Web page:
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Since its conception in 1952, the Turing paradigm for pattern formation has been the subject of numerous theoretical investigations. Experimentally, this mechanism was first demonstrated in chemical reactions over 20 years ago and, more recently, several examples of biological self-organisation have also been implicated as Turing systems. One criticism of the Turing model is its lack of robustness, not only with respect to fluctuations in the initial conditions, but also with respect to the inclusion of delays in critical feedback processes such as gene expression. In this work we investigate the possibilities for Turing patterns on growing domains where the morphogens additionally regulate domain growth, incorporating delays in the feedback between signalling and domain growth, as well as gene expression. We present results for the proto-typical Schnakenberg and Gierer-Meinhardt systems: exploring the dynamics of these systems suggests a reconsideration of the basic Turing mechanism for pattern formation on morphogen-regulated growing domains as well as highlighting when feedback delays on domain growth are important for pattern formation.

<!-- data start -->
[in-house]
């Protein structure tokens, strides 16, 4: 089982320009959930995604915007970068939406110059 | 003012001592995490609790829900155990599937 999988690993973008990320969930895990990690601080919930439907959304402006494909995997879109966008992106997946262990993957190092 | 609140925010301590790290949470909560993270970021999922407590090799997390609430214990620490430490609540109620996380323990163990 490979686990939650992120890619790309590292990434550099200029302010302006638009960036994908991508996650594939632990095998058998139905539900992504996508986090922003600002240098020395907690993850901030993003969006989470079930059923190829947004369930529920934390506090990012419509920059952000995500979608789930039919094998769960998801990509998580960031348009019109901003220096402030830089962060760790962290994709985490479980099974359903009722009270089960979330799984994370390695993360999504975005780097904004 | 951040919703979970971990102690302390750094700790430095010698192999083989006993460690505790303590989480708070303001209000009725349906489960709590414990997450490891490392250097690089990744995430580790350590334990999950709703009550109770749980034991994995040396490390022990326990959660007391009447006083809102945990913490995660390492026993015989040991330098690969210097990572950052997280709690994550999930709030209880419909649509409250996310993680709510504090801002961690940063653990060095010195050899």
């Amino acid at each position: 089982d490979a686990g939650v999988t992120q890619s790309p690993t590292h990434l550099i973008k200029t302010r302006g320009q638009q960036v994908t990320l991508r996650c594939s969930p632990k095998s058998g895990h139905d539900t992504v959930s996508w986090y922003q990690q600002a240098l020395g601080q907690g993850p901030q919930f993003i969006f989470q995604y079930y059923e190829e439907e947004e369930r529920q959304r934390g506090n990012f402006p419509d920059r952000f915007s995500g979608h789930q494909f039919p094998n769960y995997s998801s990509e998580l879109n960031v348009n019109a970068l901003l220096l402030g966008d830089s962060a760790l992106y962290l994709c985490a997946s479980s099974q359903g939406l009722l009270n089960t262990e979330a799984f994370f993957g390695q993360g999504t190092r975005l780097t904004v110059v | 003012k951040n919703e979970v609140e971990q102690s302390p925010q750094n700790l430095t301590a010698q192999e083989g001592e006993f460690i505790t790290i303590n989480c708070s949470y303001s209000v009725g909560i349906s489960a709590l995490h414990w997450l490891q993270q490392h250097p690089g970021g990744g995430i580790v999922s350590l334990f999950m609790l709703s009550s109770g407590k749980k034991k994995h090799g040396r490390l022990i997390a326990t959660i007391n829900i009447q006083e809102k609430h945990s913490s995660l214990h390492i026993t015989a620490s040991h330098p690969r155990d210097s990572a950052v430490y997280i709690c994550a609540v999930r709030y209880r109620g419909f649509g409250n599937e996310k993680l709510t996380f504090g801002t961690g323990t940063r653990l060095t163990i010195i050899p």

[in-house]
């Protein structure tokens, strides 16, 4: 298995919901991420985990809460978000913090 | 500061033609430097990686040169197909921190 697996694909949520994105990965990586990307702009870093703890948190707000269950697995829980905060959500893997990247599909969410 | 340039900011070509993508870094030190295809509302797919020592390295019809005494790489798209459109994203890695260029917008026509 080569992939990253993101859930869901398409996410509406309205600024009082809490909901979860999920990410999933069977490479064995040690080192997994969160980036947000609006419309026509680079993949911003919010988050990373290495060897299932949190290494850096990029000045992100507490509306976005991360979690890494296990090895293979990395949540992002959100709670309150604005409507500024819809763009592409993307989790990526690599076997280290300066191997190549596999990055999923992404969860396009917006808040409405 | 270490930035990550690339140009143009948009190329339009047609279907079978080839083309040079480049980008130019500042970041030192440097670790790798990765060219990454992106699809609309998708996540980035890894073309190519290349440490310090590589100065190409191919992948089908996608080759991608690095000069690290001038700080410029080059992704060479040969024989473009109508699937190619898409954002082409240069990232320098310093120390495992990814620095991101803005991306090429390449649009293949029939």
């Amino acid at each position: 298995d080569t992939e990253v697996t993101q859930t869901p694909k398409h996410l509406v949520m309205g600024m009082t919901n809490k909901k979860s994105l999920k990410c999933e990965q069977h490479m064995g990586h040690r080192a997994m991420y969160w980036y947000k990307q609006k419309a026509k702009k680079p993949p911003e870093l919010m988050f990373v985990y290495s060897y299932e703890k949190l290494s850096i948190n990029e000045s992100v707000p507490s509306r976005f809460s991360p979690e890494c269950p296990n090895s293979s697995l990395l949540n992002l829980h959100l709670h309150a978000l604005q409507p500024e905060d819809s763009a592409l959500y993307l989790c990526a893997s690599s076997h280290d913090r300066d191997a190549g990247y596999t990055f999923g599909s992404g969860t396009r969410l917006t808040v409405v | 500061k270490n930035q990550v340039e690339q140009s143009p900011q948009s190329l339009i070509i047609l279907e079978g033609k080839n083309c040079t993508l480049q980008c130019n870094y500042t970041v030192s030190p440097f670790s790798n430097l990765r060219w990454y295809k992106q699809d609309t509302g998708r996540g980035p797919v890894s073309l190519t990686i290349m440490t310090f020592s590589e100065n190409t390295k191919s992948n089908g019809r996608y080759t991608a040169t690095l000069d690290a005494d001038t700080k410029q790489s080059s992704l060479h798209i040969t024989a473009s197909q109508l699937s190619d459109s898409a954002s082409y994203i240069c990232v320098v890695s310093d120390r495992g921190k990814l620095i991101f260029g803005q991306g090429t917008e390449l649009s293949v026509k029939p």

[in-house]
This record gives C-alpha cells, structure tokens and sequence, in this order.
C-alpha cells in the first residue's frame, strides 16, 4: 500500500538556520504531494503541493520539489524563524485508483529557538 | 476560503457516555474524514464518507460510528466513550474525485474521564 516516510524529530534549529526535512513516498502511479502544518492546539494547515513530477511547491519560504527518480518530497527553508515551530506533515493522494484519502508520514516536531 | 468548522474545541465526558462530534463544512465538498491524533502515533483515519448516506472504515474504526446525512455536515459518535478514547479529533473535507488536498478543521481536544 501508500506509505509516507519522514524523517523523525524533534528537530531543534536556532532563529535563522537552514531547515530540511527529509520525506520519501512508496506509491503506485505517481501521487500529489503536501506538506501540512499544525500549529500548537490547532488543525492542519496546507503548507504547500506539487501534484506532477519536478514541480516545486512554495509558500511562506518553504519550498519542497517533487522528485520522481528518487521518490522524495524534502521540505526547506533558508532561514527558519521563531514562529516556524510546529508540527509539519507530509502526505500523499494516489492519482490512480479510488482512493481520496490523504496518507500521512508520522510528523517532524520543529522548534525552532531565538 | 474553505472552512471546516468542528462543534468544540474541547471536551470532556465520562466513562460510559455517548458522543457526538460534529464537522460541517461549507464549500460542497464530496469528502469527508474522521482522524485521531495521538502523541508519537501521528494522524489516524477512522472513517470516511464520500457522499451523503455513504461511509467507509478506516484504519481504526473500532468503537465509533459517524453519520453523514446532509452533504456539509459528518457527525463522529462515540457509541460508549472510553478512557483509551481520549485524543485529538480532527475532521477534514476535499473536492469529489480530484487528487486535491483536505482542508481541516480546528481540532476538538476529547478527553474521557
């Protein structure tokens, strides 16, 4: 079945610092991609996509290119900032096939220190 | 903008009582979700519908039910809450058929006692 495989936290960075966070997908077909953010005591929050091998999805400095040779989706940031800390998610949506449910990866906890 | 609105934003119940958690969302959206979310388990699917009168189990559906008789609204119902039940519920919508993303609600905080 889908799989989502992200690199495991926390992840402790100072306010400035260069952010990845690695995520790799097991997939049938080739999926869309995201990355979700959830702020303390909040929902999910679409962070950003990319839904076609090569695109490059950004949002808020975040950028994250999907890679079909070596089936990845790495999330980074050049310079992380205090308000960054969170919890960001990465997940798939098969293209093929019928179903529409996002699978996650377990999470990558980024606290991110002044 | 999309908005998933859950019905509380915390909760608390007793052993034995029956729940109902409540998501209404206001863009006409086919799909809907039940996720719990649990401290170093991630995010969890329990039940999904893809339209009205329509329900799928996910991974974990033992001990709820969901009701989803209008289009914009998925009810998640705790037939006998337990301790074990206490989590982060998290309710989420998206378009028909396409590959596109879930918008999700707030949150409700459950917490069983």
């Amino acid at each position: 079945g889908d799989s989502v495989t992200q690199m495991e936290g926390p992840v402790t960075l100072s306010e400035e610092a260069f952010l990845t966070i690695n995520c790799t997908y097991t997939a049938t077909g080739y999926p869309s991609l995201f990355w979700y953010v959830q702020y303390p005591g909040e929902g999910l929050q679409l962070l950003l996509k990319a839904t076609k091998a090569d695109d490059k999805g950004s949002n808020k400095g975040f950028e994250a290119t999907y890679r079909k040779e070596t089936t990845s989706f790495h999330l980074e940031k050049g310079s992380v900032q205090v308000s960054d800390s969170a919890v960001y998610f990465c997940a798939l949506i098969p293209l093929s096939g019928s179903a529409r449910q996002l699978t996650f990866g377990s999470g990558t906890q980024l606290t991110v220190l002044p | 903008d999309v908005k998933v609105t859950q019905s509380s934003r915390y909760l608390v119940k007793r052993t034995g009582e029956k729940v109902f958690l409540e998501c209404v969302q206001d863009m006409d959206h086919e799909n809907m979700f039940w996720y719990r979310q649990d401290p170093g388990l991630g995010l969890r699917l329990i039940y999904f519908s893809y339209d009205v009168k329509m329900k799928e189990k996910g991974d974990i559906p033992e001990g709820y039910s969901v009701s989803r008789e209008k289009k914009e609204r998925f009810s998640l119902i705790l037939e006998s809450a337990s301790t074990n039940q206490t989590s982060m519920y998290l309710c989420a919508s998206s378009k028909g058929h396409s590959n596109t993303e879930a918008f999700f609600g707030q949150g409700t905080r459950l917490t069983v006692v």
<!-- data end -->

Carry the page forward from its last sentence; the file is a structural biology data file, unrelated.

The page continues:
Original publication




Journal article


Bull Math Biol

Publication Date





2527 - 2551


Animals, Body Patterning, Developmental Biology, Feedback, Physiological, Gene Expression Regulation, Developmental, Growth Substances, Humans, Ligands, Mathematical Concepts, Models, Biological, Morphogenesis